Currently reading: 2021 Porsche 911 GT3 previewed ahead of reveal next week
Porsche's most track-focused 992 911 yet will be shown on 16 February in a virtual unveiling, and the latest shots hint at the car's design
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3 mins read
11 February 2021

Porsche has begun the build-up to the imminent unveiling of its new-generation 911 GT3 with preview images and confirmed the model will make its debut virtually next week. 

The darkened shots, showing the model in what appears to be a pit garage, reveal that the GT3 will retain the distinctive, race-inspired rear wing design seen recently on later-stage prototypes. The preview release also confirms the unveiling will take place on 16 February at 2pm UK time. 

New 2021 Porsche 911 GT3: first ride in 503bhp flagship

Although we've not had a view of the car's front end, the extensive number of prototypes spotted around Germany with ever-reducing levels of disguise through last year revealed a number of key GT3 details. 

Alongside the prominent wing, there is a sizeable rear diffuser, front splitter and centre-locking wheels, which are now a hallmark of the model. A pair of new air intake slits can be seen in the bonnet, while the lower grille is significantly wider than any current 992-generation car's. There's also a centre-exit dual tailpipe.

Those sightings followed an earlier video of the track-focused model being tested at speed on the Nürburgring, revealing its flat-six soundtrack.

The collection of clips of a prototype undergoing track development confirms what we knew already: that the next GT3 will retain the naturally aspirated boxer engine loved by enthusiasts. 

Although it's hard to be sure, it sounds like the 992-generation GT3 hasn't lost any of the previous model's volume and tone, despite the addition of a petrol particulate filter and other emissions-reducing tech. 

Also seen at the end of the video is a GT3 minus the trademark wing, suggesting the sought-after Touring model will make a return.

Further details have yet to be revealed, but we do know the 911 Speedster’s heavily revised 4.0-litre flat-six engine will be carried over to future GT models as Porsche’s GT division persists with naturally aspirated engines. 

GT boss Andreas Preuninger said: “We’ve invested in the future with this engine. I can’t comment on future projects but we would be stupid not to re-use this engine somewhere. 

“Our philosophy in GT cars is to stay naturally aspirated. We want to keep that engine for the future and that’s why we’ve made such a tremendous effort to get the engine right without taking emotion and performance away.”

The Speedster, a swansong for the 991 generation of the 911 and priced from £211,599, used the same powertrain as the outgoing GT3 but received a host of updates. 

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Chief among the updates, and in order to extend the regulatory life of this big-capacity direct-injection flat six, Porsche has fitted two sizeable petrol particulate filters – one integrated into the exhaust tract that exits each side of the block.  

And yet owing to the use of thinner steel, nickel and soldering techniques rather than welding, the exhaust system now weighs 10kg less than before, despite the additional hardware. Power has also increased, from 493bhp to 503bhp, and continues to arrive at 8400rpm.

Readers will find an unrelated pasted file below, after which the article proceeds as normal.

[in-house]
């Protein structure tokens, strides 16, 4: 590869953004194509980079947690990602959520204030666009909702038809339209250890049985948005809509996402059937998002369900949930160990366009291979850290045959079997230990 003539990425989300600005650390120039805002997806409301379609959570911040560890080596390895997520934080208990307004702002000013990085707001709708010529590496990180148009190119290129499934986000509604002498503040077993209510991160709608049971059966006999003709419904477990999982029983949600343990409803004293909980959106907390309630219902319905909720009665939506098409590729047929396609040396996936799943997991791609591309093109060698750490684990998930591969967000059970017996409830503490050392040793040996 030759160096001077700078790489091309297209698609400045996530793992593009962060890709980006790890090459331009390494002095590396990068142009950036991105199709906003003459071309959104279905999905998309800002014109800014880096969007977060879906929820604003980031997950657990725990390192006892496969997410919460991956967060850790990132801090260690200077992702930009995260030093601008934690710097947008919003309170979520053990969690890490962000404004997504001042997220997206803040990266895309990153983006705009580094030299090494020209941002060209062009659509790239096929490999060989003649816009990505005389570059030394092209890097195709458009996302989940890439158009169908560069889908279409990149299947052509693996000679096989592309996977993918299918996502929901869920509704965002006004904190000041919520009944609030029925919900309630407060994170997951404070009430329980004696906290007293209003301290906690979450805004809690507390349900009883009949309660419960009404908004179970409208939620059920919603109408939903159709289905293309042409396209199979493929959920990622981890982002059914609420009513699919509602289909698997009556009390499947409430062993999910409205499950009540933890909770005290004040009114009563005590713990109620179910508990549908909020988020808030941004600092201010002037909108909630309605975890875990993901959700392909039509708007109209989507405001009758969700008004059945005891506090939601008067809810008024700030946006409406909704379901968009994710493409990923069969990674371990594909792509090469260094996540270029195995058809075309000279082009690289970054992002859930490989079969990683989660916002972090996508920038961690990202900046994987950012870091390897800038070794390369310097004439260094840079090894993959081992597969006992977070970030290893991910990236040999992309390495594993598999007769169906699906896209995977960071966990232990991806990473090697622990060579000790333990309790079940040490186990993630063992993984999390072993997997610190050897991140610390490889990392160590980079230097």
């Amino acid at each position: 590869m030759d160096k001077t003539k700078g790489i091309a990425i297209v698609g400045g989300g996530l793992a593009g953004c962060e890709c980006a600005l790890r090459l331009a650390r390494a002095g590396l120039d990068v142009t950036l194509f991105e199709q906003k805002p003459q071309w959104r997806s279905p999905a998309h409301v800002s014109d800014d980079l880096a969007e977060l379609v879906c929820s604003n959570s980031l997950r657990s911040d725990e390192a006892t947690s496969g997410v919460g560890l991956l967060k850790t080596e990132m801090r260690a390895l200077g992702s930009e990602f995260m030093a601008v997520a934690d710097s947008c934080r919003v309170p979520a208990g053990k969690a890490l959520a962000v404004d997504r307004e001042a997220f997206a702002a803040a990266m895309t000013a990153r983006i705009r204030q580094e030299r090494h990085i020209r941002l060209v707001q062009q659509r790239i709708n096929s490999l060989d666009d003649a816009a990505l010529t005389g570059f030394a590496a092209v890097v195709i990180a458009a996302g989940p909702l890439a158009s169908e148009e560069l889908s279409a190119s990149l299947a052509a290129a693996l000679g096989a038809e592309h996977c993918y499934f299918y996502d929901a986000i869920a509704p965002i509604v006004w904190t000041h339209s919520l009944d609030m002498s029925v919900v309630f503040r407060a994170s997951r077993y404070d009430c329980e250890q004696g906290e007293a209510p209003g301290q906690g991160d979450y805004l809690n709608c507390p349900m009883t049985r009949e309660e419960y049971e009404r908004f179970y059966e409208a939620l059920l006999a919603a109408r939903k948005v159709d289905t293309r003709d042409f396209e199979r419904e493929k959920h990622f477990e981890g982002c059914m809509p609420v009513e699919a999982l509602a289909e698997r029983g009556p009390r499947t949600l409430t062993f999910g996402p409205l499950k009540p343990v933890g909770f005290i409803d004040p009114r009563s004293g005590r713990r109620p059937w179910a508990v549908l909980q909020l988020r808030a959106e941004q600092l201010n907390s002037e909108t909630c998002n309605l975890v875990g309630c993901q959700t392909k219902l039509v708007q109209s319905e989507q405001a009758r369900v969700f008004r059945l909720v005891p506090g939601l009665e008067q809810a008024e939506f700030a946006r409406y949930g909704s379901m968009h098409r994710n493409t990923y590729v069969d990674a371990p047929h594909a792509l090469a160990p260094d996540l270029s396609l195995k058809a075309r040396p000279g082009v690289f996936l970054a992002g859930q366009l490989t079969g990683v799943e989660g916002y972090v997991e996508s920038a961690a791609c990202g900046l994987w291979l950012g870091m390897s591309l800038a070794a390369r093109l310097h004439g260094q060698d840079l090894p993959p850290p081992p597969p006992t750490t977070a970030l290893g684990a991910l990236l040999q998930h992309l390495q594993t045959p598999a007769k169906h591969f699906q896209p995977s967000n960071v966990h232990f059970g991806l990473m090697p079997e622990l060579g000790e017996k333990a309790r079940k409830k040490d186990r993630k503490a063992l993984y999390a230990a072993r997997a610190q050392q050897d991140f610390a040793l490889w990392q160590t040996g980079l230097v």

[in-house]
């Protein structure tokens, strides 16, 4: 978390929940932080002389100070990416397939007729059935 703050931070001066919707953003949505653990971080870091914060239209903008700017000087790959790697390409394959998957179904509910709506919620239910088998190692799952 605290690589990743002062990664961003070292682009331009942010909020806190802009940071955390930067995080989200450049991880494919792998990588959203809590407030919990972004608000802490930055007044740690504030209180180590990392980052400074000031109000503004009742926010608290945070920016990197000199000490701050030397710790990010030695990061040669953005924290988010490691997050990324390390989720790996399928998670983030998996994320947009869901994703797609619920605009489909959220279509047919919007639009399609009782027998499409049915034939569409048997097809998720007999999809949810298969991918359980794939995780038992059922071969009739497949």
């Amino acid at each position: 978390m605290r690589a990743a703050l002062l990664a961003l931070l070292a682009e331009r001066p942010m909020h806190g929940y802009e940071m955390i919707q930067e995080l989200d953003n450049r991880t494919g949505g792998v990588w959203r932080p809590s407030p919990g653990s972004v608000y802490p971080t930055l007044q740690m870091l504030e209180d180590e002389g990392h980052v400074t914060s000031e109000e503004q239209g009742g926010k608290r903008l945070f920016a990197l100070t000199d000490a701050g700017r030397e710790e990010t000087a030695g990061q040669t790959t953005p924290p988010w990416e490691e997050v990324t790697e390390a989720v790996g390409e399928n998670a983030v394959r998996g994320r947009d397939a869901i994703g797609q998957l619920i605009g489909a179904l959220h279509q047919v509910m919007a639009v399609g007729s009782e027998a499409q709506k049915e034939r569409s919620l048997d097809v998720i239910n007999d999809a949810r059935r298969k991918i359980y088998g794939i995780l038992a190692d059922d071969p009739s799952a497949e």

To achieve this with an engine that is not only cleaner but also suffers from an increase in exhaust back-pressure owing to the new filters is no mean feat.

The fuel-injection system now operates at 250 bar rather than 200 for improved propagation, and each of the engine’s six cylinders now gets a dedicated throttle body. The combined effect – but particularly due to the new throttle bodies – is even sharper throttle response, says Porsche.

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BertoniBertone 11 February 2021

All those people who've hoovered up endless Panam and Cayenne Turbos at their local OPC must be getting very excited.  Let's face it: no one else is going to get a look-in here. 

I gloomily look forward to used 992 GT3s stickered-up with a £ 25K margin by early 2022. So predictable is the media's feverish reception and the pursuant speculation, this is now a Porsche sub-genre that I've no longer any interest in... at all. Not from an engineering point of view (as if that matters to the majority of future investors....sorry....'owners'...): no, it's being locked-out from a club that increasingly serves itself. A bit like Brussels perhaps ? ;-)

Just Saying 11 February 2021
Thanks for the cheery post. ;-)
Tomorrow will be a good day.
(Well, actually the 16th will be)
JCviggen 12 February 2021
Interesting that you mention Brussels, because the Porsche GT shenanigans are organized almost entirely by the UK car dealers who feel like they have all the right in the world to take advantage of the situation.

Not counting ultra exclusive stuff like the 918 or Speedster, Porsche GT cars really aren't that hard to get in most places in the world. Sure there are speculators everywhere but since many of them got burned on the 911R (nice one, Porsche) it hasn't been bad at all on the continent.

Just Saying 2 November 2020

The superlatives are too many to list

#1 Porsche 911.
Boris9119 2 November 2020

Always Has Been

Go back to the 70's and every car magazine on every continent has consistantly reviewed the 911 as the benchmark. The 911 GT3 only enhanced that sentiment. Those that know........know. Unconvinced? Name me a better daily driver suitable for proper track duty?

sonicmarmalade 2 November 2020

Can't stand those new swan

Can't stand those new swan neck wing mounts everything has these days. How much downforce does it actually add, whilst looking absolutely bizarre. 10kg? Is it worth it?

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